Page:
April 6, 2020
Cambridge Comm. Foundation Grants $358K to 44 Nonprofits

November 25, 2017 — The Cambridge Community Foundation recently announced it has granted $358,000 to 44 area nonprofits that serve city residents by providing services relating to urgent needs, education, economic security, health, seniors, immigration, civic engagement, and the arts.

Geeta Pradhan, president of the Cambridge Community Foundation, said, "Cambridge is a vibrant community, a center of the innovation economy and a well-loved place to live and work, but significant challenges affect many who live here.”

Grants were made to the following nonprofits:

  • The Bridge Fund of Massachusetts: $5,000 to prevent eviction/foreclosure of people at risk of homelessness.

  • CASPAR, Inc.: $15,000 to support the FirstStep Outreach and Emergency Services Center & Shelter, which work to keep Cambridge’s homeless residents safe from harm. CASPAR is the only “wet” shelter in the area, which allows people who are currently using drugs or alcohol to spend the night.

  • Food For Free: $15,000 for food rescue and distribution, serving more than 100 community food programs, reaching 30,000 food-insecure people in the region each year, of whom 10,000 are Cambridge residents.

  • Greater Boston Food Bank: $5,000 to provide meals to individuals in need in Cambridge and to strengthen the organization’s network of support for local families.

  • Homeowner’s Rehab, Inc.: $15,000 for the Home Improvement Program, promoting affordable housing for existing homeowners and their low- to moderate-income tenants.

  • HomeStart: $10,000 for ongoing support of Cambridge Housing Services for community-based support services for homeless and formerly homeless Cambridge residents.

  • Project Manna: $4,000 for Mass Ave Baptist Church’s outreach program to homeless and hungry people through a soup kitchen and food pantry.

  • Y2Y Shelter: $7,500 to help support the nation’s first student-run homeless shelter for young adults ages 18-24 in Harvard Square.

  • Youth on Fire: $7,500 to support this program of AIDS Action Committee, a drop-in center at 1 Church Street for homeless and street-involved youth offering a broad array of services and care.
  • Agassiz Baldwin Community: $2,500 to help sustain the scholarship fund for children to attend the After-School Program and the Outback Summer Program.

  • Breakthrough Greater Boston: $15,000 to continue to strengthen Cambridge programs that address summer learning loss, support the Full STEAM Ahead curriculum, and support students’ emotional learning.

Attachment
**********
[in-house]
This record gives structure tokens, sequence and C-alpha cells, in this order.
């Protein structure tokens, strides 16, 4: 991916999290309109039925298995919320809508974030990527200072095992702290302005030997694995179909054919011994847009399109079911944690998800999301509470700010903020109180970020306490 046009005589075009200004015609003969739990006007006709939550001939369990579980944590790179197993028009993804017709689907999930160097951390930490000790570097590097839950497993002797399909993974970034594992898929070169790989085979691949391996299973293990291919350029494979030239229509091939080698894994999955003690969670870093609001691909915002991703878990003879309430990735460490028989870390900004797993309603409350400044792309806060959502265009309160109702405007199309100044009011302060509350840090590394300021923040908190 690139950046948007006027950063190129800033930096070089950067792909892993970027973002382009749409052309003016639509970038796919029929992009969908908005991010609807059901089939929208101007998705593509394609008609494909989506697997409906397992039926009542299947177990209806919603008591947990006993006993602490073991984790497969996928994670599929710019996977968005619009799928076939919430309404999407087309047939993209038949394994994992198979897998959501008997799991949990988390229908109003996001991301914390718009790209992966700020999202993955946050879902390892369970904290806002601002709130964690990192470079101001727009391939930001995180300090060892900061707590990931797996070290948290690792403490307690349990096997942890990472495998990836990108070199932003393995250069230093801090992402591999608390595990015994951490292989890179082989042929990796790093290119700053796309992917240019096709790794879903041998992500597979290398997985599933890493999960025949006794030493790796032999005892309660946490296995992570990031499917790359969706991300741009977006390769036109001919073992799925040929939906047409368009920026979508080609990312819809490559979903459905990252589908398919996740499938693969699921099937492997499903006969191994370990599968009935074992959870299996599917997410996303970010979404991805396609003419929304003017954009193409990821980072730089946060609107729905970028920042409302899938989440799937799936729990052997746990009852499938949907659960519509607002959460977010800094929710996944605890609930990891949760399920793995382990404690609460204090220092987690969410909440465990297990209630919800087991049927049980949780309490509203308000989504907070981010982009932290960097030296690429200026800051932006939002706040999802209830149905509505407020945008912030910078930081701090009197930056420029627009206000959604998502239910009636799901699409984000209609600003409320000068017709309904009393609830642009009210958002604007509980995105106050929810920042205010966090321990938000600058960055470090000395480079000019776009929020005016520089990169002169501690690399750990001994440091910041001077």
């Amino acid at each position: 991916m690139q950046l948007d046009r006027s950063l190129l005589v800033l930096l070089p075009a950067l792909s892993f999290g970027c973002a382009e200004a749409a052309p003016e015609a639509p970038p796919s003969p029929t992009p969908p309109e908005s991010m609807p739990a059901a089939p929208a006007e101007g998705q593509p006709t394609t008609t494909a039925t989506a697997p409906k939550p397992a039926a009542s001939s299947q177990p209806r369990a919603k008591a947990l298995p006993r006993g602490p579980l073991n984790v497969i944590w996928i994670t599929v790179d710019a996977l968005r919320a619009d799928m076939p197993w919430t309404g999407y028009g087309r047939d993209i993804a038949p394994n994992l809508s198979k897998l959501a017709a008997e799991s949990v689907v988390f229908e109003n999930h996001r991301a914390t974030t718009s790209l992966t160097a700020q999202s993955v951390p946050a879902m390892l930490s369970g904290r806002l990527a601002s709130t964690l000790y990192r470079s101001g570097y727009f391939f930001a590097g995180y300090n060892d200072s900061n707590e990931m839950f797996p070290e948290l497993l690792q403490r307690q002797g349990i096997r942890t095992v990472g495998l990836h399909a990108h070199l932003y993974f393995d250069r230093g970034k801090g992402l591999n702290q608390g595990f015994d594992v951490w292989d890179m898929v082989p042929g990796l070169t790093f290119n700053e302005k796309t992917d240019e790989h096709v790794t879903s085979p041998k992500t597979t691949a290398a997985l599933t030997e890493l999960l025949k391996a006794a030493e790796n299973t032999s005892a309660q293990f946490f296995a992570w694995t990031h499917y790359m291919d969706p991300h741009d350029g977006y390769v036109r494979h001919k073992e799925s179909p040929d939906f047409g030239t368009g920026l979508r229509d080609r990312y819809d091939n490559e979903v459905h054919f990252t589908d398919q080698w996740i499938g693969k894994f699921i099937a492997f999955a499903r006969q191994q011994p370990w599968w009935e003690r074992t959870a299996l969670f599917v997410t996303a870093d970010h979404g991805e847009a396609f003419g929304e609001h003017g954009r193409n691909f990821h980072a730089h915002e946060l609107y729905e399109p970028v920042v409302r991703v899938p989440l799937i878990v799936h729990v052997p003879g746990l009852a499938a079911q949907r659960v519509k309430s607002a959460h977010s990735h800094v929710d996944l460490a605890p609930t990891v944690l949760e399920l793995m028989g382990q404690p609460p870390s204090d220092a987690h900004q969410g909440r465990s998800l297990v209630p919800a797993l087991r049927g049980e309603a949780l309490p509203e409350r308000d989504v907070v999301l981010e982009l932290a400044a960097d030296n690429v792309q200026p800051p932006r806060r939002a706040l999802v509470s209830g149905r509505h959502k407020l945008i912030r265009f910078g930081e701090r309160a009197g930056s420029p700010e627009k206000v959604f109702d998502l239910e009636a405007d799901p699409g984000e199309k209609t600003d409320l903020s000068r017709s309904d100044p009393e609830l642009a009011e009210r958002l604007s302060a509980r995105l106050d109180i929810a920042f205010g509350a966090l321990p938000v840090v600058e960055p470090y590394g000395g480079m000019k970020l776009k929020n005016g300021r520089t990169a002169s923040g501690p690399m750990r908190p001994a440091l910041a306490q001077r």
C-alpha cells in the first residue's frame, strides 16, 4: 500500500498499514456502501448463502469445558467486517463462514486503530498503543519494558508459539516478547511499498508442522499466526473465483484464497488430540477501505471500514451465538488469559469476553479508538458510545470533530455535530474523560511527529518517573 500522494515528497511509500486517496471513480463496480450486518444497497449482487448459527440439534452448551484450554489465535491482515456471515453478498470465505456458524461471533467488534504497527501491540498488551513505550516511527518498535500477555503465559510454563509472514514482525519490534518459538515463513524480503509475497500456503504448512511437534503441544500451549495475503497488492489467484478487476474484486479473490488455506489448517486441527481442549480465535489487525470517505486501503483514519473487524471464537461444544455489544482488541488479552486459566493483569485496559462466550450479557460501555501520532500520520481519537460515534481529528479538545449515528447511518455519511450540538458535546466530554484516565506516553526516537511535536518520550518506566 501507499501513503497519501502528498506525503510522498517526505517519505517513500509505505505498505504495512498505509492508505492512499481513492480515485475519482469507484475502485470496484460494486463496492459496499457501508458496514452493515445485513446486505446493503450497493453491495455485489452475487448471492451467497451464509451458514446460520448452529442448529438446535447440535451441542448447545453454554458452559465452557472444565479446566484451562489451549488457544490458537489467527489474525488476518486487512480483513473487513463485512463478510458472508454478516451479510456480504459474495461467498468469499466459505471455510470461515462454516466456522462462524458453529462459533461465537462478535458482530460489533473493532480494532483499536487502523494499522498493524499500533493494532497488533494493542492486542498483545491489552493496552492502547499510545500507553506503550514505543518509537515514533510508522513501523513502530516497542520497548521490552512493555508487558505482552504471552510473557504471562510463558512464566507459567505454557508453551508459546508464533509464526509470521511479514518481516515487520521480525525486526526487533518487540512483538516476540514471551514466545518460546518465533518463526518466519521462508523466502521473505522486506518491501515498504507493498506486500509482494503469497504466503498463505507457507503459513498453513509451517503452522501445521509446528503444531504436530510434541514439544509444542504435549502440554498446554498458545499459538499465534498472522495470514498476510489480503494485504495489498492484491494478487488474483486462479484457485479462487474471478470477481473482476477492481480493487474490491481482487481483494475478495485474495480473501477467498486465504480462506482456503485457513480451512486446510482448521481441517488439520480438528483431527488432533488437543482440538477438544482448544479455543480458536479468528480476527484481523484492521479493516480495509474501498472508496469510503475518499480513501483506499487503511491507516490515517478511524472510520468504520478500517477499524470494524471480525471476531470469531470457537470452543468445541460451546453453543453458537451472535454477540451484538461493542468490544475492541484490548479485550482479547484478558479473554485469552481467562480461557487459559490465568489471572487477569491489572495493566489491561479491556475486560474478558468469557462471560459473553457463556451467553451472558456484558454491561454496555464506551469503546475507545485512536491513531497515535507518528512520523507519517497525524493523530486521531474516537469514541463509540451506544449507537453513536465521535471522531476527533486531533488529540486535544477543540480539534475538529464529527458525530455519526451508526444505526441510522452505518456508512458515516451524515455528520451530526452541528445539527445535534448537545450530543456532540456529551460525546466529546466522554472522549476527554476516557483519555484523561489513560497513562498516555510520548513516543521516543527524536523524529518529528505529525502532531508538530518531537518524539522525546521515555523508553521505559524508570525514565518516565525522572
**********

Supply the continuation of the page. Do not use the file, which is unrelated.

• Cambridge Camping: $15,000 to support two camps: Cambridge Adventure Day Camp and Daybreak Day Camp.

  • Cambridge Community Center: $10,000 for Out-of-School Time programming.

  • Friends of Cambridge Rindge and Latin School: $1,000 to develop a better and more current website.

  • Cambridge School Volunteers, Inc. : $7,500 to support CSV’s college and career mentorship program.

  • CitySprouts: $3,500 to support the after-school and summer program in Cambridge; develop a new curriculum unit on climate change and social justice; and track STEM learning.

  • Enroot: $15,000 to support wrap-around support for low-income, new immigrant students at Cambridge Rindge and Latin School. This funding will support increased post-secondary planning and improved workforce readiness for 80 students and their mentors.

  • Innovators for Purpose: $7,500 to support a bundle of programs hosted at MIT and the Cambridge Public Library and designed to inspire young people in grades 7 through 12 to develop their identities as designers, scientists, technologists and entrepreneurs.

  • Playworks New England: $5,000 to support the Fletcher Maynard Academy TeamUp program, which teaches healthy play for all 260 students.

  • Tutoring Plus of Cambridge Inc.: $15,000 to provide support for tutoring programs for elementary and middle school students in Fletcher Maynard Academy, Cambridge Street Upper School and Fresh Pond Apartments.
  • Cambridge Housing Authority: $15,000 to support the Work Force program, a youth development program serving 210 teenagers in public housing that is focused on preparation for success in college and careers.